Iowa City City Council to approve increased number of voting precincts

An increase in population resulted in Iowa City adding three more precincts. The Iowa City City Council is on a tight timeline to get a map approved by Jan. 3. This map will determine where Iowa City residents can vote in the next decade.


Gabby Drees

At Large Janice Weiner speaks at the Iowa City City Council Meeting at the Senior Center Tuesday, Oct. 19, 2021.

Emily Delgado, News Reporter

Iowa City residents can expect a change in their voting locations, as the city plans to introduce three precinct maps.

The maps to determine where Iowa City residents will vote for the next decade, or their precincts, will be discussed on Tuesday by the Iowa City City Council at the Iowa City Senior Center, and finalized in January.

“It’s a process that’s required by law to happen every 10 years,” Travis Weipert, Johnson County auditor, said. “I think the biggest thing, when it comes to the reprecincting, is the fact that we want to make sure we keep the population under around 3,000. Because we don’t want to see somebody in line for an hour.”

The Johnson County Auditor’s office is proposing an increase in the number of precincts from 24 to 27 because no precinct can have more than 3,500 people in it, Iowa City City Attorney Eric Goers told the city council during its Nov. 30 meeting.

The Johnson County Auditor’s Office wrote in a memo that Iowa City districts 5,7,11,12 and 24 are over the 3,500 population limit.

An increase in precincts would make sure that come election days there is efficiency in the polls, Goers said.

“We thought it made the most sense to have an outside entity coming in with no dog in any fight, draw the maps,” Goers said at the meeting.


Iowa City residents do not have the final approval of a precinct map, Goers told the council. There will be an additional session on Dec 14. to hear from the public.

“It is you, as a council, who has the ultimate authority to approve it, but we do have to give them the opportunity to make written comments,” Goers said at the Nov. 30 meeting.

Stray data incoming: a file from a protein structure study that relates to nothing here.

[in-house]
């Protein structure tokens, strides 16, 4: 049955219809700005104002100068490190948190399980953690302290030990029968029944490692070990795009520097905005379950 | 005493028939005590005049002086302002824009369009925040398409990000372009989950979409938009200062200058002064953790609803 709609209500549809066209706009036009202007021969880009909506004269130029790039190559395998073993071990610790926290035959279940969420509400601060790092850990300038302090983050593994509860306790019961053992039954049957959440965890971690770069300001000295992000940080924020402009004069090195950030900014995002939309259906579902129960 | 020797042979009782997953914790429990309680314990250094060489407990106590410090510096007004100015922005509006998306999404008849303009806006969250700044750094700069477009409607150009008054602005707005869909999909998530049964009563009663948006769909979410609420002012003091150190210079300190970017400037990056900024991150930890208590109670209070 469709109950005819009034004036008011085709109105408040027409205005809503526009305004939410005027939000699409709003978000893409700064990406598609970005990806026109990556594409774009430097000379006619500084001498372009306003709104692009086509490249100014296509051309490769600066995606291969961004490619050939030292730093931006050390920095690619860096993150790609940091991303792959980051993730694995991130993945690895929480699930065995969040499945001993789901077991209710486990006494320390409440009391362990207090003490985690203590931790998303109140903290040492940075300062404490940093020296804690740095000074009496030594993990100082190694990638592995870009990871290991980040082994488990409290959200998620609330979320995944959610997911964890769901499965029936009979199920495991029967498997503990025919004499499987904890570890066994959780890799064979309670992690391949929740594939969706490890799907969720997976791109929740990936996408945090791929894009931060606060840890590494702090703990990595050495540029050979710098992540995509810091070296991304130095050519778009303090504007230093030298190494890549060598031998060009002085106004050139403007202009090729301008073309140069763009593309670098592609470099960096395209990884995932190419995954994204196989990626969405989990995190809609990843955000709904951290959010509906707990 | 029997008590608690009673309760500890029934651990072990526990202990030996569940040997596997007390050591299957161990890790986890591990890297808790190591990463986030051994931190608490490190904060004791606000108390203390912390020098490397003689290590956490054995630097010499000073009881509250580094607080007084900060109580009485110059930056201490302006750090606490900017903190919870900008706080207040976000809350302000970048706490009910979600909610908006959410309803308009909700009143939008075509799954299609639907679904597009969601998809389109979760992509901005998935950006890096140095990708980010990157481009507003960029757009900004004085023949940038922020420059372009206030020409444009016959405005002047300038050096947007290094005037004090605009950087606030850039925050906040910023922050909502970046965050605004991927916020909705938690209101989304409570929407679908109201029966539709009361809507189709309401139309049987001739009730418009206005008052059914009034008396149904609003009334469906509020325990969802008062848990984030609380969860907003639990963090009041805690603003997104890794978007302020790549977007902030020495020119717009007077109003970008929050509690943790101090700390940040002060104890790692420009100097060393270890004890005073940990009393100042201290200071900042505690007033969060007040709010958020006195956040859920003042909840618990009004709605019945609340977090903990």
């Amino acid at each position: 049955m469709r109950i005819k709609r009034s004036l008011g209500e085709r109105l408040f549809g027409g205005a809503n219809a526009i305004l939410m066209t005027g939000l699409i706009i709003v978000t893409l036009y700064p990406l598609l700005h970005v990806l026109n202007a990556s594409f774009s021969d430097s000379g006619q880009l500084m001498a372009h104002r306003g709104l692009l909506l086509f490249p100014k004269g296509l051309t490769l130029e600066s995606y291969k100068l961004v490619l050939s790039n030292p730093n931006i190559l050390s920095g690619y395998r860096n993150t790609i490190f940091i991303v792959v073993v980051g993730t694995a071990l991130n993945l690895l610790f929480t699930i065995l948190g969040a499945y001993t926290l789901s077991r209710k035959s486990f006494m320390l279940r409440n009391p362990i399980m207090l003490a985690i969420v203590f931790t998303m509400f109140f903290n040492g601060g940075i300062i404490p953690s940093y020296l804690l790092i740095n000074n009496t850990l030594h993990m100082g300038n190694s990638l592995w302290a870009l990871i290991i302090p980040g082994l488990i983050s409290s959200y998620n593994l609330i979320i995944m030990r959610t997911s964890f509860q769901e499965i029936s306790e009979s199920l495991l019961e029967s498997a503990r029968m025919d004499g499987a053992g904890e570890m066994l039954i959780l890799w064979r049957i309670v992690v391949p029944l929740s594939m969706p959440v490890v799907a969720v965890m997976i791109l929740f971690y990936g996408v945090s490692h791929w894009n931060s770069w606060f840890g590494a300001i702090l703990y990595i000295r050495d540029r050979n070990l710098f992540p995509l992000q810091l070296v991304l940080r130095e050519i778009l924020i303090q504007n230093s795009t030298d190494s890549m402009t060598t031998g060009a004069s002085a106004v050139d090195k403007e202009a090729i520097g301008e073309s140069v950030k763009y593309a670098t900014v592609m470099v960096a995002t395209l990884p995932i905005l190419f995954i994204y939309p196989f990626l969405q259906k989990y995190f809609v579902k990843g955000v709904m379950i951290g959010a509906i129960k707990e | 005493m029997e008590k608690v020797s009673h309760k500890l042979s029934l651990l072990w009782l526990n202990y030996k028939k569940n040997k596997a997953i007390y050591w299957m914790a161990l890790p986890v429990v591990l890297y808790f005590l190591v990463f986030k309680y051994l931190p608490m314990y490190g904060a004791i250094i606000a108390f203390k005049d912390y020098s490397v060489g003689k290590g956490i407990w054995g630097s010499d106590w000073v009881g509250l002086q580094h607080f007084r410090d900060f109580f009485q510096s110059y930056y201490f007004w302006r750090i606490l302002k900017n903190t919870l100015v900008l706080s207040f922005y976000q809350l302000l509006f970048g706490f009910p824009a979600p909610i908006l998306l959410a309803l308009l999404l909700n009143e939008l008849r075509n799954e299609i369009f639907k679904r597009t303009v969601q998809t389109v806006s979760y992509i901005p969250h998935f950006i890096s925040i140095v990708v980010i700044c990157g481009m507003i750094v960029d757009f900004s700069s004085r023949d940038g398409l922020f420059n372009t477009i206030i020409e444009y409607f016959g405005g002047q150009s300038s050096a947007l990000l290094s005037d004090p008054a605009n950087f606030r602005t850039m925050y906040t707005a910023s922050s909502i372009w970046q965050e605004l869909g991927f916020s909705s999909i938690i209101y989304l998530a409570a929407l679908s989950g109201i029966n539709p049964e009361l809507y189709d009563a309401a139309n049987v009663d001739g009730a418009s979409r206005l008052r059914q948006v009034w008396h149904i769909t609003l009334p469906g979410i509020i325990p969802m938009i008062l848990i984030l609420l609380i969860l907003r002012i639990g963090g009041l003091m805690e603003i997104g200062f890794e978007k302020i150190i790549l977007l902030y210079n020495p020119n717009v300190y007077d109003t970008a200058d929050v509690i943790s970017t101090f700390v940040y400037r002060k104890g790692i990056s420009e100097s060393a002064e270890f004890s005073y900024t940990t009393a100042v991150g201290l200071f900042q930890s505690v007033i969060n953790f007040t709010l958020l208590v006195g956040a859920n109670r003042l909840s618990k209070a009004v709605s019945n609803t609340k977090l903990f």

Once the city council approves a map, it would need to be sent to Iowa Secretary of State Paul Pate, who would sign off on the map.

Goers told the city council that he wants to make sure the city avoids any legal roadblocks as they encountered some the last time the city re-precinct. Ten years ago, when the city council was working on a precinct map, they encountered that there were mistakes in the legal description.

“They identified some errors, they [the state] sent it back to us, and the city council had to approve some corrections and so forth. But hopefully, we’ll avoid that step,” Goers said.

To make sure there was an equitable number of precincts, the county increased from 24 to 27 to reflect the number of city council districts, Alex Stanton, Johnson County election technician, said.

“The maps were drawn. We basically had three different people in our office draw the maps, and each one kind of took a different route in what they were using,” Stanton said.

The three goals that the staff wanted to accomplish was compactness, population balance, and proximity to polling places, Stanton said.

Johnson County Deputy Auditor Mark Kistler said the auditor’s office had many individuals working on the process.

“We had several individuals working with different frame of mind and how to create these, so that we would have some variation to give the council to look at once the work was done,” Kistler said.